3. This reminds me of one of the many great scenes from "Pretty Woman" where Julia Roberts is all dolled up at a fancy restaurant and when trying to use a snail opener flips the snail across the room. I hate when that happens 🙂

    Same goes with eating oysters. There's a specific fork for this. It's also important to know the proper etiquette and use of chop sticks when eating Asian foods. So much to know in so little time, LOL

    Thanks Randy!

  4. There is something that has been puzzling me ever since we came to Australia....why do people eat with their fork prongs down when it is curved especially to hold the food like a little hand with prongs for fingers....especially to hold the peas rather than juggling them or squishing them on the "back" of the fork? In France where I was born, we eat with the prongs upward to hold the food, at least thats what I remember 40 years ago... I guess it all depends on where you are eating and who you are with... just find out what is the polite way to eat in front of overseas clients/prospects.

    1. I've often wondered what the rules are for lefties, because my daughter is left handed and I don't know whether I should allow her to use the opposite hands for implements, or should be encouraging her to do the right handed thing when eating. I'd be grateful for any advice!

      1. She must feel comfortable with her utensils. I'm left-handed and I wouldn't let anyone try to change my "eating habits". It must come naturally and then it will appear perfect--and will BE perfect in the "eyes of the beholder".

    2. Yeah, us Aussies are strange like that. I was born in Australia but raised by European parents and I was taught to scoop food onto a fork like you mentioned rather than squish it on the back like the rest of the locals here. I think that might be an English influence.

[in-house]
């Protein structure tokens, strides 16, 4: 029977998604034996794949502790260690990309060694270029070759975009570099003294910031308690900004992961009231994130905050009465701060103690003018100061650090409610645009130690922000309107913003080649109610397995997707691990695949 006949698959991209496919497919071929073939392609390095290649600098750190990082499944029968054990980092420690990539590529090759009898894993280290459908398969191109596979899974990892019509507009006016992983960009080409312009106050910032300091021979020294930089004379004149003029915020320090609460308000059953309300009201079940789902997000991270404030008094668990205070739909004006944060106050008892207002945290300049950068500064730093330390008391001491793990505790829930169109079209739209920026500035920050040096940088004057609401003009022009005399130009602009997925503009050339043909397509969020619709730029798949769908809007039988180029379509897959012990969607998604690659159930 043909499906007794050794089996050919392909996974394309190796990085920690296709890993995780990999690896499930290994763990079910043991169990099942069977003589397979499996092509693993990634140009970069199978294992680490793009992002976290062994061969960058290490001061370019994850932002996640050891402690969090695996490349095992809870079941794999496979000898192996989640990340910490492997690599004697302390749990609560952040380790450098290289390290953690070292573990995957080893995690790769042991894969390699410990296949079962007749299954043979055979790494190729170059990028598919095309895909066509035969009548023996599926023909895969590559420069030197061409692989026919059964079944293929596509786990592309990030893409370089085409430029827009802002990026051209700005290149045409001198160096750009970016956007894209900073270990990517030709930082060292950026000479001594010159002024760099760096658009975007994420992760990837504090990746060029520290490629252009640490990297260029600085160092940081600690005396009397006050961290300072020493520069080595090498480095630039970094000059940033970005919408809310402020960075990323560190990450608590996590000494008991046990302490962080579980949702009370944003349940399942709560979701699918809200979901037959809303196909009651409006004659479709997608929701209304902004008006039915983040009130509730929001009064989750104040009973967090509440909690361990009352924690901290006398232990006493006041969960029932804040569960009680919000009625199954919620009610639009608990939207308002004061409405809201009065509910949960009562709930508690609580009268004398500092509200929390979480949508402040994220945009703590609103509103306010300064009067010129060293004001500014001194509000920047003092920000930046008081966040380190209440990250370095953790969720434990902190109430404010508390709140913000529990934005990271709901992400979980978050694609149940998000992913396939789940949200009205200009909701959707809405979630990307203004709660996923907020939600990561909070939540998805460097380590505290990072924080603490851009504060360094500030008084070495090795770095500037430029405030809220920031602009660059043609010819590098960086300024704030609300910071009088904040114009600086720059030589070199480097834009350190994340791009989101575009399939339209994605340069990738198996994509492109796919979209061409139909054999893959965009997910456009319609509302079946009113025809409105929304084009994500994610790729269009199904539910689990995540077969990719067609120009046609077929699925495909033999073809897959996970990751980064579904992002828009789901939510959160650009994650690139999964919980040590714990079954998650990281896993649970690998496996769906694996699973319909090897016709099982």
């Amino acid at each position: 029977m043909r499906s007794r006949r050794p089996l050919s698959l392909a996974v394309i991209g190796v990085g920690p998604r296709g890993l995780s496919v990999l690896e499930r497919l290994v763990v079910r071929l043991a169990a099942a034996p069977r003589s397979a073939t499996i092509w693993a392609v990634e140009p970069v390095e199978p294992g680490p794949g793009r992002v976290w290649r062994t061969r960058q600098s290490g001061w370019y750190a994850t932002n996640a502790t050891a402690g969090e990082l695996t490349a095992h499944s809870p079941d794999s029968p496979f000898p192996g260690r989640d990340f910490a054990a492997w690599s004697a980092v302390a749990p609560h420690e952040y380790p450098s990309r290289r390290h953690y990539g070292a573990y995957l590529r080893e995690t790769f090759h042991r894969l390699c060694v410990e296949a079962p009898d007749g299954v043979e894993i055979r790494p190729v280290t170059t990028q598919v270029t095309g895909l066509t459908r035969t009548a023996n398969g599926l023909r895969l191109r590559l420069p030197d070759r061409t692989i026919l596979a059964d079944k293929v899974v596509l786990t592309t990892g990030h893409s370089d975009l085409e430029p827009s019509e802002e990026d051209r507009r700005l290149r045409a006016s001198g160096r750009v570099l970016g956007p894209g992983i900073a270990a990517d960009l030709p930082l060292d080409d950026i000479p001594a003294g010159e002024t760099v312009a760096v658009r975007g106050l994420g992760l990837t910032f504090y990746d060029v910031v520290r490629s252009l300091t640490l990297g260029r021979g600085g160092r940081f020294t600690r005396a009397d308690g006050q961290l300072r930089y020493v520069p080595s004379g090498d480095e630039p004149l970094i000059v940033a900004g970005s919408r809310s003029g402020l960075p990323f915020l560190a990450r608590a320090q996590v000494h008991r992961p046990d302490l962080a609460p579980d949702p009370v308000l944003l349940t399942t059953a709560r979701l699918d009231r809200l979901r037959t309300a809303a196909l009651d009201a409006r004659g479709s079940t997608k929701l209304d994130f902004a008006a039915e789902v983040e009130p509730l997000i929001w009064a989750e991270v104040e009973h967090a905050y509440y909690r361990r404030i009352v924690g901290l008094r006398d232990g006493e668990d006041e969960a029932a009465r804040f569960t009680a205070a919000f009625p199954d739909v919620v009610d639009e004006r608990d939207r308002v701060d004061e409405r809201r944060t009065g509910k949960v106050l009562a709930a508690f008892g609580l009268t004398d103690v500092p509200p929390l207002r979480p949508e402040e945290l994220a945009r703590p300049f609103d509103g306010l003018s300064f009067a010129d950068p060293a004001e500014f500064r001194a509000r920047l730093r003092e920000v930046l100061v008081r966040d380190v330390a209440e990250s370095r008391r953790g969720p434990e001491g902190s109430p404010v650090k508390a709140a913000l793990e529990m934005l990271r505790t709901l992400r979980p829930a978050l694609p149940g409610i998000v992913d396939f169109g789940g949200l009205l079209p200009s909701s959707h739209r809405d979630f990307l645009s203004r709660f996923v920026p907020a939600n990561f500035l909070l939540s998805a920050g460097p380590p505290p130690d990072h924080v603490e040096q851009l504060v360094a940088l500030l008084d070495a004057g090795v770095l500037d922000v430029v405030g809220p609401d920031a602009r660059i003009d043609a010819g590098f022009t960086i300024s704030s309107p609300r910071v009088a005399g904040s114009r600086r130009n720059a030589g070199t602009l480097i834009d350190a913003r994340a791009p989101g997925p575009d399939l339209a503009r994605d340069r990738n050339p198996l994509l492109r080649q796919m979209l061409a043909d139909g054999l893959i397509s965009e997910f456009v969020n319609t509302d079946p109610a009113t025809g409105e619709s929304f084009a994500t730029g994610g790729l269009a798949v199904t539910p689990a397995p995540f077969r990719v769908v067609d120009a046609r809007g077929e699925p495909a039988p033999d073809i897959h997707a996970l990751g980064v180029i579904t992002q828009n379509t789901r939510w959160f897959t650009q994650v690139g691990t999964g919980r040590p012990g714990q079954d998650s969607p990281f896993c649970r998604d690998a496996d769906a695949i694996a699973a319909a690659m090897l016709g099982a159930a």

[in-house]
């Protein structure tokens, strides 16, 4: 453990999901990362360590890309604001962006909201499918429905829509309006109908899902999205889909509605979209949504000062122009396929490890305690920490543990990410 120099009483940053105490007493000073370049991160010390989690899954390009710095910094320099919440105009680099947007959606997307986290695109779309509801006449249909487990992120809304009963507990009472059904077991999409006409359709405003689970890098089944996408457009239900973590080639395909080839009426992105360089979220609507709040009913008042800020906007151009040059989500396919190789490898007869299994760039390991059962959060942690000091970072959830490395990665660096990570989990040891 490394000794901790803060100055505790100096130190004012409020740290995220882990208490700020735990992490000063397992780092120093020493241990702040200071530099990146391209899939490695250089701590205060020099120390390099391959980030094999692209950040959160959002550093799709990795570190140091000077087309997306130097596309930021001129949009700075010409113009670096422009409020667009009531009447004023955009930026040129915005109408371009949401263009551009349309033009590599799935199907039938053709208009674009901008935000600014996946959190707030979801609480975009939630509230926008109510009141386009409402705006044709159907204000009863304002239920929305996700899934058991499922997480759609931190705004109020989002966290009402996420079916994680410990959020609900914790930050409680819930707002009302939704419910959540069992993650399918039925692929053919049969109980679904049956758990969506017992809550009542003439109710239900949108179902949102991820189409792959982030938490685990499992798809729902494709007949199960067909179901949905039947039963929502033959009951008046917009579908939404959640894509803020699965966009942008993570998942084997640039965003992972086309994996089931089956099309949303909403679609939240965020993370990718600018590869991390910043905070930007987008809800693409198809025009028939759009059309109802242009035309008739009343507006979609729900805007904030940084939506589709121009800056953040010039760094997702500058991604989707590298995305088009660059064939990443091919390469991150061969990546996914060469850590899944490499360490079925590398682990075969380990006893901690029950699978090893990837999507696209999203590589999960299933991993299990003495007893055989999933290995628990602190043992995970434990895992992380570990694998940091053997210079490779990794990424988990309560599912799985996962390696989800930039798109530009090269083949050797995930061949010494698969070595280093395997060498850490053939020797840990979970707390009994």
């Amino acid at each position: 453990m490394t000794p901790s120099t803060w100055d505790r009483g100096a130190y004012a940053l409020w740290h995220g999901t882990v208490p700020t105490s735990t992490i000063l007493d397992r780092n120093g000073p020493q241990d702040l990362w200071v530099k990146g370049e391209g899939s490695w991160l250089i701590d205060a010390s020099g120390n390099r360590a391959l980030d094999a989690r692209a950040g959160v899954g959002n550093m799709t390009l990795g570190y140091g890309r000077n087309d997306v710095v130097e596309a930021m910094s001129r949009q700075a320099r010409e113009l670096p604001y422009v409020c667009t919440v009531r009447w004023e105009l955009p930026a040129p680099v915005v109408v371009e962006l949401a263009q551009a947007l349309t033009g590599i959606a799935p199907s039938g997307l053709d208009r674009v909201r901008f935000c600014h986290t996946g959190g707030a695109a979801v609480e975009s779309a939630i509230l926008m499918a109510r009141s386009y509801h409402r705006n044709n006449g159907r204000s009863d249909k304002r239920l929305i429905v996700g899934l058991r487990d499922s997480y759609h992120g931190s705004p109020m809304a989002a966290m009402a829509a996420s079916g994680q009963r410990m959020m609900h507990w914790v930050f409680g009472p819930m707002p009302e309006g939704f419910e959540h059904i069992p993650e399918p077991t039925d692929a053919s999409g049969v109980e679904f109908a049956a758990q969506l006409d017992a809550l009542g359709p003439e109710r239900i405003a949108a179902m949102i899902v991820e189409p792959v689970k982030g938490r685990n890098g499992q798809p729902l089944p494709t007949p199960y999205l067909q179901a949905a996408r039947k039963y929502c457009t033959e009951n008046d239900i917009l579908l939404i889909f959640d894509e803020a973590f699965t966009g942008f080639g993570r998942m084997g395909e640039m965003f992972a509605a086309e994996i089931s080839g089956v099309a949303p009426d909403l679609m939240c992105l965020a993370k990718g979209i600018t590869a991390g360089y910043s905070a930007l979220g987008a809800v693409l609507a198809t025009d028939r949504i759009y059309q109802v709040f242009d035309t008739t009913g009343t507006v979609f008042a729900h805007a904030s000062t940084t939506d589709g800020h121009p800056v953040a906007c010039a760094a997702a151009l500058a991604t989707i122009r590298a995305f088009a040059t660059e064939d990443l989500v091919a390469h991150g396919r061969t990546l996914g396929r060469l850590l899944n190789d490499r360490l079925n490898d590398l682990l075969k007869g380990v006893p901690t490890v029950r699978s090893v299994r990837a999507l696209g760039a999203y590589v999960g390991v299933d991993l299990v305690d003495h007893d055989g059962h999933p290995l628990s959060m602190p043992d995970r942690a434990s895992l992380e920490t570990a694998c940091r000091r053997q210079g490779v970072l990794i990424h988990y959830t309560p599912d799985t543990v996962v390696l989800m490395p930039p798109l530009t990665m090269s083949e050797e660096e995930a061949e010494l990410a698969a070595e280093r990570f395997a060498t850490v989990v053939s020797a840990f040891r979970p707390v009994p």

5. Enjoy down under! A mother's work is never done. All these things you speak of, if one's mother doesnt' train them in table manners, and maybe can't, then people have to learn it as grown-ups. Soup away has to do with drawing the soup on the spoon from the back of the bowl towards you, hope that makes sense the way I said it.

  6. What about a food designed to be eaten by hand? For some, it's a squeamishness in being that intimate with your food. For others, it's hygiene... There are conventions of good manners when eating with the fingers. The most basic: it is polite to dirty only the first two segments of your fingers. But if you are eating rice and very soupy curries,you can get your whole hand into the action. Try not to get carried away,though. Having curry juices running down toward the elbow would be considered a bit low class!

  7. I wish I had the time to write an essay here. Manners are not something to be taken lightly when dealing with people of substance or those that are high class. Why? Because they are very discerning regarding your manners as well as mannersims and overall politeness. If there is any hint or indication that you are ignorant you have a snowball's chance in hell of being accepted by them and having any further association with them in any regard whatsoever.